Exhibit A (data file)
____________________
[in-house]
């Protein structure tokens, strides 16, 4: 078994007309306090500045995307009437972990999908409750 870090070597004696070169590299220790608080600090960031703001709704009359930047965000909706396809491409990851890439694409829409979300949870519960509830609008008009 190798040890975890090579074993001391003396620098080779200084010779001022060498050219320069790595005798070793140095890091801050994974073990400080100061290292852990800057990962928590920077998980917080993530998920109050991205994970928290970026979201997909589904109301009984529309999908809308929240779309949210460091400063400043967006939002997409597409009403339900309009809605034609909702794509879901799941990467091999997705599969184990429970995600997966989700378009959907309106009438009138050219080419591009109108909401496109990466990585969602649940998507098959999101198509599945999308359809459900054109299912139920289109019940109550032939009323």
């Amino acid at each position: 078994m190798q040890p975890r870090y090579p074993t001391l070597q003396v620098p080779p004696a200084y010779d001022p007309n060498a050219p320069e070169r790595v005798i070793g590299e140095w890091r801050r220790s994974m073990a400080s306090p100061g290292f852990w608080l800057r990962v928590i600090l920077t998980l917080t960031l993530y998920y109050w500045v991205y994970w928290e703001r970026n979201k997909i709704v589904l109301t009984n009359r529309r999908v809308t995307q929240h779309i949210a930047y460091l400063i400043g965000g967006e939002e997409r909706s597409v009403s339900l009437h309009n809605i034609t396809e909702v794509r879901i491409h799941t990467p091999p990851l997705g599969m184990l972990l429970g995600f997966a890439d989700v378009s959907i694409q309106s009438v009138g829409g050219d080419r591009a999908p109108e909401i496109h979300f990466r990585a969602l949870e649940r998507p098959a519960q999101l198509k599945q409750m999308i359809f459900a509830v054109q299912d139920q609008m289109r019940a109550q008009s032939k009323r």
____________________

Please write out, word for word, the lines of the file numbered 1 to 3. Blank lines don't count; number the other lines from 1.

[in-house]
């Protein structure tokens, strides 16, 4: 078994007309306090500045995307009437972990999908409750 870090070597004696070169590299220790608080600090960031703001709704009359930047965000909706396809491409990851890439694409829409979300949870519960509830609008008009 190798040890975890090579074993001391003396620098080779200084010779001022060498050219320069790595005798070793140095890091801050994974073990400080100061290292852990800057990962928590920077998980917080993530998920109050991205994970928290970026979201997909589904109301009984529309999908809308929240779309949210460091400063400043967006939002997409597409009403339900309009809605034609909702794509879901799941990467091999997705599969184990429970995600997966989700378009959907309106009438009138050219080419591009109108909401496109990466990585969602649940998507098959999101198509599945999308359809459900054109299912139920289109019940109550032939009323």
């Amino acid at each position: 078994m190798q040890p975890r870090y090579p074993t001391l070597q003396v620098p080779p004696a200084y010779d001022p007309n060498a050219p320069e070169r790595v005798i070793g590299e140095w890091r801050r220790s994974m073990a400080s306090p100061g290292f852990w608080l800057r990962v928590i600090l920077t998980l917080t960031l993530y998920y109050w500045v991205y994970w928290e703001r970026n979201k997909i709704v589904l109301t009984n009359r529309r999908v809308t995307q929240h779309i949210a930047y460091l400063i400043g965000g967006e939002e997409r909706s597409v009403s339900l009437h309009n809605i034609t396809e909702v794509r879901i491409h799941t990467p091999p990851l997705g599969m184990l972990l429970g995600f997966a890439d989700v378009s959907i694409q309106s009438v009138g829409g050219d080419r591009a999908p109108e909401i496109h979300f990466r990585a969602l949870e649940r998507p098959a519960q999101l198509k599945q409750m999308i359809f459900a509830v054109q299912d139920q609008m289109r019940a109550q008009s032939k009323r």